Southern Colorado Skies / February 18-24, 2018

Consider a planetarium program to help you plan your observations. There are many commercial products available; an excellent program (STELLARIUM) is available free at


Later in the week the Moon passes through the Hyades in Taurus and then above Orion. As shown on the graphic, this area is “target rich” in Messier objects for you to enjoy with your binoculars or telescope. For an explanation of Messier objects (designated with an ‘M’ in the graphic), see my short article at


 Speaking of Messier objects, try using binoculars and look about one field-width (4 degrees) south of Sirius to see the open star cluster M41, which is about 2,200 light-years away. Sirius (“only” 8.6 light-years away) and M41 may be found high in the south by 8 or 9 p.m. this week. Here is a photo I took which shows something of what you will be treated to.

Thursday through Saturday (February 22-24)

The Moon travels near Aldebaran and the Hyades, as shown in the above graphic. The first-quarter Moon occurs at 1:09 a.m. MST on Friday.




Mercury (in Aquarius)

Lost in the glare of the Sun.

Venus (in Aquarius)

Venus is just starting its “evening star” apparition and appears about 20 minutes after sunset in the west-southwest. Venus is very faint, however, and may require binoculars to obtain a good look.

Mars (in Ophiuchus) and Jupiter (in Libra)

Both planets rise well after midnight and are well up in the southern sky by early dawn. Look for Mars to the lower left (east) of much brighter Jupiter.

Don’t mistake reddish Mars for reddish Antares a little further down. Antares (translates as “anti Ares” or Mars’ opposite, because they look similar) is the alpha star in the constellation Scorpius.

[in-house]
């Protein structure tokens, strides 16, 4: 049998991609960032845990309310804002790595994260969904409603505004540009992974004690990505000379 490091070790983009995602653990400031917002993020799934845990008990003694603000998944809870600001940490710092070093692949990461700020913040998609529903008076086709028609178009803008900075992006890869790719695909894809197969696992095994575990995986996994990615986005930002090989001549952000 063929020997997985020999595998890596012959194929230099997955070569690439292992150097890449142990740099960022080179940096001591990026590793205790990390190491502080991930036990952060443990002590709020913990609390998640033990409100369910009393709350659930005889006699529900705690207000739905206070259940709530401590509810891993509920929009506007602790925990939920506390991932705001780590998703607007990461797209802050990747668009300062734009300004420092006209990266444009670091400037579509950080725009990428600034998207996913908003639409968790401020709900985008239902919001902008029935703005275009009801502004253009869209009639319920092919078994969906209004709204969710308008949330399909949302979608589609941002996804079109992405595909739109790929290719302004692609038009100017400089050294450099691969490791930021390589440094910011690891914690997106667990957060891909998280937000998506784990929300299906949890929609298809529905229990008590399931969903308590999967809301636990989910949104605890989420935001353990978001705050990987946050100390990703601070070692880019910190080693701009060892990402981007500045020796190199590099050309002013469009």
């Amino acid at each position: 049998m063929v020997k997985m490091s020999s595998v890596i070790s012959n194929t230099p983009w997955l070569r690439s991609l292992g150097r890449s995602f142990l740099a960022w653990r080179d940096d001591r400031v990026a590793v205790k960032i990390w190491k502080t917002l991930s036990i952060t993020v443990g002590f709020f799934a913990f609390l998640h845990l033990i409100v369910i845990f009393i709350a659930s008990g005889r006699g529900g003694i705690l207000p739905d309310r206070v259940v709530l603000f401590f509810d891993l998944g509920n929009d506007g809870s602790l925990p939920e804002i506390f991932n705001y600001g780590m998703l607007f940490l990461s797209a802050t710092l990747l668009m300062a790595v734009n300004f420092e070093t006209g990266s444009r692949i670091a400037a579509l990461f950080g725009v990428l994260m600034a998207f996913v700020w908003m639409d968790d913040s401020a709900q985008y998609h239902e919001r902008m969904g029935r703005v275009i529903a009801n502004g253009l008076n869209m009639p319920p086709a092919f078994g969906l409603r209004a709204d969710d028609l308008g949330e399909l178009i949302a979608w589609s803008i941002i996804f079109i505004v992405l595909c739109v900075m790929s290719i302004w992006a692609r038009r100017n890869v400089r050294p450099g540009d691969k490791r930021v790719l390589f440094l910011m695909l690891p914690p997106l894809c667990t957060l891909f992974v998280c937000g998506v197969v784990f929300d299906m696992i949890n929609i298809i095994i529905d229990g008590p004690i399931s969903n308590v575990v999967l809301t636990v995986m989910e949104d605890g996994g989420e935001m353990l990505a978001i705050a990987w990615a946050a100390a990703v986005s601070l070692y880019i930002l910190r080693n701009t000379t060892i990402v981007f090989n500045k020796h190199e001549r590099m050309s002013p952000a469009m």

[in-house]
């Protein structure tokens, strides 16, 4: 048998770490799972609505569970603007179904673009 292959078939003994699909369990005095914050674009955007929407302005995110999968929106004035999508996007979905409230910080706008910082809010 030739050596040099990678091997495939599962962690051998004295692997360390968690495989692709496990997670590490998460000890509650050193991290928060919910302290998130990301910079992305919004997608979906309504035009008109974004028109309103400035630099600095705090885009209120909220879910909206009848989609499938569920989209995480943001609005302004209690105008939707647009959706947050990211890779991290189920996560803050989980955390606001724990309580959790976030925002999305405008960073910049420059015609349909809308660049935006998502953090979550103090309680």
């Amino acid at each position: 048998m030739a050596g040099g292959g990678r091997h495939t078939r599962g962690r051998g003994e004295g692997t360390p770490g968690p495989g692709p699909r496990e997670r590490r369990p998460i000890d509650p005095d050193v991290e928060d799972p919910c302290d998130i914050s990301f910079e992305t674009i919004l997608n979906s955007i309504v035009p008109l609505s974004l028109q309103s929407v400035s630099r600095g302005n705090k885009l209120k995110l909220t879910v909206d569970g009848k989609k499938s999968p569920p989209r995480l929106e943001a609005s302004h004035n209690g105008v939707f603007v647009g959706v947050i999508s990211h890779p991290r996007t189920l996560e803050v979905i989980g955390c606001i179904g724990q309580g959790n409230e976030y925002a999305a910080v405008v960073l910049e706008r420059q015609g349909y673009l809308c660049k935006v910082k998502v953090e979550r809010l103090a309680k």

Saturn (in Sagittarius)

Saturn offers a decent low in the dawn light to the southeast. If you don’t see Saturn right away, try drawing an imaginary line from bright Jupiter through Mars and then continue it way down toward the horizon.

Uranus (in Pisces)

High in the west at nightfall.

Neptune (in Aquarius)

Neptune is now lost in the sunset.


The following data are based on my location in Pueblo West, Colorado. If you live well outside this area, you should consider checking this information for your location in order to be assured of accurate times, elevations, etc. If you’re unfamiliar with Iridium flares, check out my short article at:

Monday (February 19) 4:41:14 a.m. / Magnitude -2.5 / N / Elevation 21 degrees

Monday (February 19) 6:18:34 p.m. / Magnitude -1.7 / S / Elevation 46 degrees

Tuesday (February 20) 4:35:43 a.m. / Magnitude -3.5 / N / Elevation 18 degrees

Tuesday (February 20) 6:12:39 p.m. / Magnitude -2.9 / S / Elevation 46 degrees

Saturday (February 24) 6:12:18 a.m. / Magnitude -4.0 / N / Elevation 54 degrees

Saturday (February 24) 7:35:10 p.m. / Magnitude -7.5 / SE / Elevation 43 degrees

Sunday (February 25) 6:06:18 a.m. / Magnitude -8.1 / N / Elevation 52 degrees


These are too numerous to list here! If you’re seriously interested, load the ISS DETECTOR app on your smart phone or tablet.

Carpe noctem

Dave Furry

Pueblo West, Colorado